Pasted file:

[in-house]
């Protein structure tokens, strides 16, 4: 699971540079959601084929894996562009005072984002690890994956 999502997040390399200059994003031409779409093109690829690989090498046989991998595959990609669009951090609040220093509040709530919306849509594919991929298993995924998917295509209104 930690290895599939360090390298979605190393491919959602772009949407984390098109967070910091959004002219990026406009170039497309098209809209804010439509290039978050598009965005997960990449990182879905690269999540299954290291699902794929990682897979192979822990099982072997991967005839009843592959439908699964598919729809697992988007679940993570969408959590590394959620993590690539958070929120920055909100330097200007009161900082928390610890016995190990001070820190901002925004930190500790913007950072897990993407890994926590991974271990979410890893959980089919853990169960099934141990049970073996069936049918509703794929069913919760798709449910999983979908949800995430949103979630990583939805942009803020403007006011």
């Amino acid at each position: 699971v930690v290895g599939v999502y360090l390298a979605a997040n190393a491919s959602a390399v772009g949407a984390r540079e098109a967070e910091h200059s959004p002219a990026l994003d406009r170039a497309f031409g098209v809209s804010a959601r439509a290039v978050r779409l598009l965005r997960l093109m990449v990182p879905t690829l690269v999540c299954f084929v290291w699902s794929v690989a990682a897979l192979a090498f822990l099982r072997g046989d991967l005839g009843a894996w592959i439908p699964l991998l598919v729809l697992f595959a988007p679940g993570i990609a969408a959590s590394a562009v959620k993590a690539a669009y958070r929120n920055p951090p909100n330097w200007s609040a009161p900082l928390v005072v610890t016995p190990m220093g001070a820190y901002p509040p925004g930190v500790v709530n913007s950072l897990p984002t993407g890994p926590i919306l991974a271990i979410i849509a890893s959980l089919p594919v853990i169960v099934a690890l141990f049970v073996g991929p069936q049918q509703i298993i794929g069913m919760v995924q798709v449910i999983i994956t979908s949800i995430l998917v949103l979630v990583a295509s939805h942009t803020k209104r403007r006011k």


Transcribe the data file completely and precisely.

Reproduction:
[in-house]
């Protein structure tokens, strides 16, 4: 699971540079959601084929894996562009005072984002690890994956 999502997040390399200059994003031409779409093109690829690989090498046989991998595959990609669009951090609040220093509040709530919306849509594919991929298993995924998917295509209104 930690290895599939360090390298979605190393491919959602772009949407984390098109967070910091959004002219990026406009170039497309098209809209804010439509290039978050598009965005997960990449990182879905690269999540299954290291699902794929990682897979192979822990099982072997991967005839009843592959439908699964598919729809697992988007679940993570969408959590590394959620993590690539958070929120920055909100330097200007009161900082928390610890016995190990001070820190901002925004930190500790913007950072897990993407890994926590991974271990979410890893959980089919853990169960099934141990049970073996069936049918509703794929069913919760798709449910999983979908949800995430949103979630990583939805942009803020403007006011």
């Amino acid at each position: 699971v930690v290895g599939v999502y360090l390298a979605a997040n190393a491919s959602a390399v772009g949407a984390r540079e098109a967070e910091h200059s959004p002219a990026l994003d406009r170039a497309f031409g098209v809209s804010a959601r439509a290039v978050r779409l598009l965005r997960l093109m990449v990182p879905t690829l690269v999540c299954f084929v290291w699902s794929v690989a990682a897979l192979a090498f822990l099982r072997g046989d991967l005839g009843a894996w592959i439908p699964l991998l598919v729809l697992f595959a988007p679940g993570i990609a969408a959590s590394a562009v959620k993590a690539a669009y958070r929120n920055p951090p909100n330097w200007s609040a009161p900082l928390v005072v610890t016995p190990m220093g001070a820190y901002p509040p925004g930190v500790v709530n913007s950072l897990p984002t993407g890994p926590i919306l991974a271990i979410i849509a890893s959980l089919p594919v853990i169960v099934a690890l141990f049970v073996g991929p069936q049918q509703i298993i794929g069913m919760v995924q798709v449910i999983i994956t979908s949800i995430l998917v949103l979630v990583a295509s939805h942009t803020k209104r403007r006011k």